‘Such Total and Prodigious Alteration’ / ‘The Wounds May Be Again Bound Up’:
Readings and Representations of the Seventeenth Century
Chetham’s Library, Manchester, 28th-29th January, 2011
During the restoration and eighteenth century, the civil war period was consistently represented as a traumatic break in the history of England and the British Isles, separating the institutionally and culturally modern Augustans from either the primitiveness or idealised simplicity of the earlier epoch. Today, much academic practice silently repeats the period’s self-representation as a century divided between pre and post civil war cultures, whether in research, job descriptions or in undergraduate survey courses. Among the effects of this division of labour is a tendency for the earlier ‘Renaissance’ decades to be privileged over the restoration, which is frequently treated as a poor relation to the eighteenth century.
This conference provides a forum for researchers in all disciplines whose work spans all or any part of the long seventeenth century. As our titular quotations from Clarendon’s *History of the Rebellion* and Swift’s sermon ‘On the Martyrdom of King Charles I’ suggest, we also encourage papers on subsequent imaginings of the period that have contributed to or contested the ways in which it is read today.
Concerns include but are not limited to:
· The comparative study of seventeenth-century writing, sciences, visual arts and music before, during and after the civil war period; their material and intellectual dissemination; their relationship to ideas of what constitutes the early modern and the restoration.
· Constructions of the seventeenth century from the restoration to the present; representations in literature, art, history and film; the cultural influence of the seventeenth century on subsequent periods.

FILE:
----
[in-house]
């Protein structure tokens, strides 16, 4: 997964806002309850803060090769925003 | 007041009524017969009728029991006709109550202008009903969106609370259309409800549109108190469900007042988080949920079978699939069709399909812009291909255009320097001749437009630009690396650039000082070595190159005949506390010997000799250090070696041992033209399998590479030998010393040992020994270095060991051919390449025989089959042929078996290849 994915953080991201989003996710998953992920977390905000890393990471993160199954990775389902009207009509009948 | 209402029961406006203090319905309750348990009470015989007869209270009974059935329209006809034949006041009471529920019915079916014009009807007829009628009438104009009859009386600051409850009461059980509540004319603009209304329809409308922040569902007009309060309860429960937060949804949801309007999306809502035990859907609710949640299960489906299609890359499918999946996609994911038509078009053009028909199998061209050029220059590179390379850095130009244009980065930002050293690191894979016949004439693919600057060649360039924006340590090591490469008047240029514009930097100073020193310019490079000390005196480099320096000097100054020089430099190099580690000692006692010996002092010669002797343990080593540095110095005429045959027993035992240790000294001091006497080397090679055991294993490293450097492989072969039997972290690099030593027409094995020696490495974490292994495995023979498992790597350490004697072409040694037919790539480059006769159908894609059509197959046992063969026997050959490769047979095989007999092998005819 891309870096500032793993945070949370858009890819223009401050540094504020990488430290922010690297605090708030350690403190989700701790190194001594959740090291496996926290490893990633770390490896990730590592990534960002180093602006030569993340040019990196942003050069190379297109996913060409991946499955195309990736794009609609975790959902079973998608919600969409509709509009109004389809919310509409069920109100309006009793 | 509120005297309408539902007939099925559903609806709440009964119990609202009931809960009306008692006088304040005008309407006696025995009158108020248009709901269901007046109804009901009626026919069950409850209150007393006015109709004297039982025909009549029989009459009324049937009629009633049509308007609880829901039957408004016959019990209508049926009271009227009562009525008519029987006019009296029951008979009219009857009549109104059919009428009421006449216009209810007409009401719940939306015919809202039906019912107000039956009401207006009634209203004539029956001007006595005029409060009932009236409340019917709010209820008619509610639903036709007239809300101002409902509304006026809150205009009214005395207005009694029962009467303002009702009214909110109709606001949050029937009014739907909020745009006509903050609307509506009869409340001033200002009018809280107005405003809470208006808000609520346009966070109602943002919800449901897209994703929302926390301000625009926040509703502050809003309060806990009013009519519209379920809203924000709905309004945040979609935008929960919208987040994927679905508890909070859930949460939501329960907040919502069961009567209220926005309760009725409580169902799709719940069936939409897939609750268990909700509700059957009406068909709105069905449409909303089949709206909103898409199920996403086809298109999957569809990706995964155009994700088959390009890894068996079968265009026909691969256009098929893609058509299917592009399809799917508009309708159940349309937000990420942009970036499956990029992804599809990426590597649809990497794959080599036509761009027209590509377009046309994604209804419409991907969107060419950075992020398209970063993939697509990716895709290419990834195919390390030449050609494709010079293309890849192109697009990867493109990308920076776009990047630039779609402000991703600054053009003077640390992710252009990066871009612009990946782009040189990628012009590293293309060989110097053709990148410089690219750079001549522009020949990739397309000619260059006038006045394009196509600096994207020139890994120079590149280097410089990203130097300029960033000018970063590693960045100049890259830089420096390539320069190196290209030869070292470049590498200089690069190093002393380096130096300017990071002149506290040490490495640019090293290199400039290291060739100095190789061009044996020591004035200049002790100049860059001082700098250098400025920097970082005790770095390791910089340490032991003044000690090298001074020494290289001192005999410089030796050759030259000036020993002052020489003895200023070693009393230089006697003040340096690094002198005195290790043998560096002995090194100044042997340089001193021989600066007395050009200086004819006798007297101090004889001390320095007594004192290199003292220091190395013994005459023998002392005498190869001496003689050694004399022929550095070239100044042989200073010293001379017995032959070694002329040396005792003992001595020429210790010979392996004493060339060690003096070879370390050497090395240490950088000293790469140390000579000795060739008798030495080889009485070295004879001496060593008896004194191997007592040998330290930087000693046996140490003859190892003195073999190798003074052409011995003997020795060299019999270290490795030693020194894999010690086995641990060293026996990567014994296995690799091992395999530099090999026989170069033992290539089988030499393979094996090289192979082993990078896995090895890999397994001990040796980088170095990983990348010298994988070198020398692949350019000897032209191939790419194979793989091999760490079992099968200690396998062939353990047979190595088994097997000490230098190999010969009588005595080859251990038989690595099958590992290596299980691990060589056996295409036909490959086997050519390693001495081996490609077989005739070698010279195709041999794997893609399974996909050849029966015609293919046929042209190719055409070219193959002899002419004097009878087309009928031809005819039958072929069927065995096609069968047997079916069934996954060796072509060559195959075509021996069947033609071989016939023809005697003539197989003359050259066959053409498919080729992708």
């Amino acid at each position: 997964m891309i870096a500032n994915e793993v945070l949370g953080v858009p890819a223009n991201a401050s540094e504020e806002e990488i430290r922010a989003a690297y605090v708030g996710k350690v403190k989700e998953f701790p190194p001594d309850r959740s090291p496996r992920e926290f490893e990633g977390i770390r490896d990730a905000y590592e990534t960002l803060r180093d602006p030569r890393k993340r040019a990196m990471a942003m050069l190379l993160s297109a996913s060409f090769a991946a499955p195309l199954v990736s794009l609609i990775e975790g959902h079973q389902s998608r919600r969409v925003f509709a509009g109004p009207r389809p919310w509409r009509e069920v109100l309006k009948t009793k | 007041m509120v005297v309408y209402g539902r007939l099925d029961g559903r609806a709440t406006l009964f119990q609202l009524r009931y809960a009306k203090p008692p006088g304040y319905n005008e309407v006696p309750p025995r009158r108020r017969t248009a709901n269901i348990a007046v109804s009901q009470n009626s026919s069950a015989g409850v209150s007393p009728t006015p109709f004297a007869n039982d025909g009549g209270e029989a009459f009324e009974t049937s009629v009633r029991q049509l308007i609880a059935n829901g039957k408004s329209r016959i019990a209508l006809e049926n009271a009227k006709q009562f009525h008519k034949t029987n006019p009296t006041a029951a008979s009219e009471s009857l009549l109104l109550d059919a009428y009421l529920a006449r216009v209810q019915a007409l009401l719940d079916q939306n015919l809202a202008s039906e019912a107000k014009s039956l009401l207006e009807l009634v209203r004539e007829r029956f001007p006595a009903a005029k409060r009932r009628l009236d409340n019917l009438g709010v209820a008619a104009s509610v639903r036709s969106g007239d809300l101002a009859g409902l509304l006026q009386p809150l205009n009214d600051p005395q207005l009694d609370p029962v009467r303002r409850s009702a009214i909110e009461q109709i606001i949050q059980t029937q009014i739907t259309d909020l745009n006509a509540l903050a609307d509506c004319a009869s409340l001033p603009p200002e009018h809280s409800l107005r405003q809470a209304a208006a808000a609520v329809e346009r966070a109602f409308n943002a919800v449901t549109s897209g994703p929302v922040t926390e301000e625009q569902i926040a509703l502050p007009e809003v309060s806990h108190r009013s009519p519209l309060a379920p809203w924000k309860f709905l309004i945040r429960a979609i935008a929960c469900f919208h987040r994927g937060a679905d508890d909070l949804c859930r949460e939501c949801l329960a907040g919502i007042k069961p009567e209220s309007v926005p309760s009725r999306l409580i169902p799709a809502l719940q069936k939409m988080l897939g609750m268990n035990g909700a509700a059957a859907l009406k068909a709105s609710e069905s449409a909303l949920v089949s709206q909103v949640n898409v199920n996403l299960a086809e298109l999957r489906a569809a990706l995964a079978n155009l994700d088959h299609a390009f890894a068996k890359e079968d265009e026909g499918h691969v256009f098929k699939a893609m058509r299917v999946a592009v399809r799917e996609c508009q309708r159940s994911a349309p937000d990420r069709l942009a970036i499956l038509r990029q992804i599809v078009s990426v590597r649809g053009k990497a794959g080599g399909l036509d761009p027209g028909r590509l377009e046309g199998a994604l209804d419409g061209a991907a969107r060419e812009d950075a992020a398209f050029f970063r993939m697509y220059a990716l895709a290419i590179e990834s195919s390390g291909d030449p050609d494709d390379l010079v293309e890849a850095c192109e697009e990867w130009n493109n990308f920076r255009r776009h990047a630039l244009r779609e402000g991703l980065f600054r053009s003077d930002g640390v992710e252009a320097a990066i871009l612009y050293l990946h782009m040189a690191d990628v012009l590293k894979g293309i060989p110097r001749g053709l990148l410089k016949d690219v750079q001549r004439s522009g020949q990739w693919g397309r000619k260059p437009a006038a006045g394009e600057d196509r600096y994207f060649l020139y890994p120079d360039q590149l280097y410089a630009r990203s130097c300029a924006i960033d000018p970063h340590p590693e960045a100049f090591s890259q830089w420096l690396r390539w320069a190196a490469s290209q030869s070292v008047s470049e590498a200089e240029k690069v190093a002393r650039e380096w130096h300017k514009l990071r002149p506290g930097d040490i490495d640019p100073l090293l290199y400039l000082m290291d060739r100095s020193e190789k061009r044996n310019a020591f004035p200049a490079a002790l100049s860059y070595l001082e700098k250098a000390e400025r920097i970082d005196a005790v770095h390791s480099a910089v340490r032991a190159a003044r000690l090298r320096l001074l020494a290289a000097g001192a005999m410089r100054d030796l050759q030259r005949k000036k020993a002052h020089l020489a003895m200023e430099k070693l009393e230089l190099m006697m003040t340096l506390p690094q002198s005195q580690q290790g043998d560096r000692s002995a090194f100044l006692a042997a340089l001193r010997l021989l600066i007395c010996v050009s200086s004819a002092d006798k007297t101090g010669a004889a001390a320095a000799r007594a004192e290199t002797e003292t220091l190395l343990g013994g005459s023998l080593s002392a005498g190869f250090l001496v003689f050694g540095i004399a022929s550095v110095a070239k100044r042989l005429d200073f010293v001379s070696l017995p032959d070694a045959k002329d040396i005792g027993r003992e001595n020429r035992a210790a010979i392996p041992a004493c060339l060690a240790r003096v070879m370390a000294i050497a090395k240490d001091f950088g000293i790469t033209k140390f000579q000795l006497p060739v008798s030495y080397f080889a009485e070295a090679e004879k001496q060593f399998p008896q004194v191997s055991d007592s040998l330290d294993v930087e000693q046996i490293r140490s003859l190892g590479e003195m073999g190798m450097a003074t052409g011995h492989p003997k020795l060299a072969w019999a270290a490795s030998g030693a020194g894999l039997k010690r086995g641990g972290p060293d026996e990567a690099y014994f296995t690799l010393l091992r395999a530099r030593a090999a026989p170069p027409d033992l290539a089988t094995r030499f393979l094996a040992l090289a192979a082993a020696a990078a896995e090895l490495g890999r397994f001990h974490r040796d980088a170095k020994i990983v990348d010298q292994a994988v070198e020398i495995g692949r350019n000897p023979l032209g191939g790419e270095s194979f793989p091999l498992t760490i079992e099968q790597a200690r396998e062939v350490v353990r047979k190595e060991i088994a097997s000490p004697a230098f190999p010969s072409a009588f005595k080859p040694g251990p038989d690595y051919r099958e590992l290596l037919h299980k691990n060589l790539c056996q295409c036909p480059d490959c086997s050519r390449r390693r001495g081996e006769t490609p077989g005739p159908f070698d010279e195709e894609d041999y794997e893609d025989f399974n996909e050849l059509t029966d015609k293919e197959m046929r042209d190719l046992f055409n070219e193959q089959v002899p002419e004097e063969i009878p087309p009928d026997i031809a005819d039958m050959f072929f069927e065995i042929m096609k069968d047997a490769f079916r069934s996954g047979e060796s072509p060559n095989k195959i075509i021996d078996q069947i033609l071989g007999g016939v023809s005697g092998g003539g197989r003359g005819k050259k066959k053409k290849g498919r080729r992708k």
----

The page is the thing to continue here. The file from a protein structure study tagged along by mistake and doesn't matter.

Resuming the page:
· The role critical theory can play in our reading of the period and/or narratives of the long seventeenth century from within literary criticism and critical theory; e.g. Leavis and Eliot on the Metaphysical poets, Walter Benjamin on the baroque, Foucault on madness, Habermas on the public sphere.
· The study of non-canonical and marginalized texts and materials, and nationally comparative readings of the period.
· The representation and reception of pre-seventeenth-century culture during the seventeenth century; the place of the past in the period’s self-representations.
Confirmed speakers include Rosanna Cox (Kent), Jeremy Gregory (Manchester), Helen Pierce (York), George Southcombe (Oxford), Jeremy Tambling (Manchester), Edward Vallance (Roehampton), Jerome de Groot (Manchester).
Please send abstracts of 300-500 words to James Smith (Manchester) and Joel Swann (Keele) by 15th October 2010: email@example.com. We particularly encourage the participation of postgraduate students, whose attendance will be generously supported by the Society for Renaissance Studies.
Go to http://www.chethams.org.uk/c17conference.html for more information.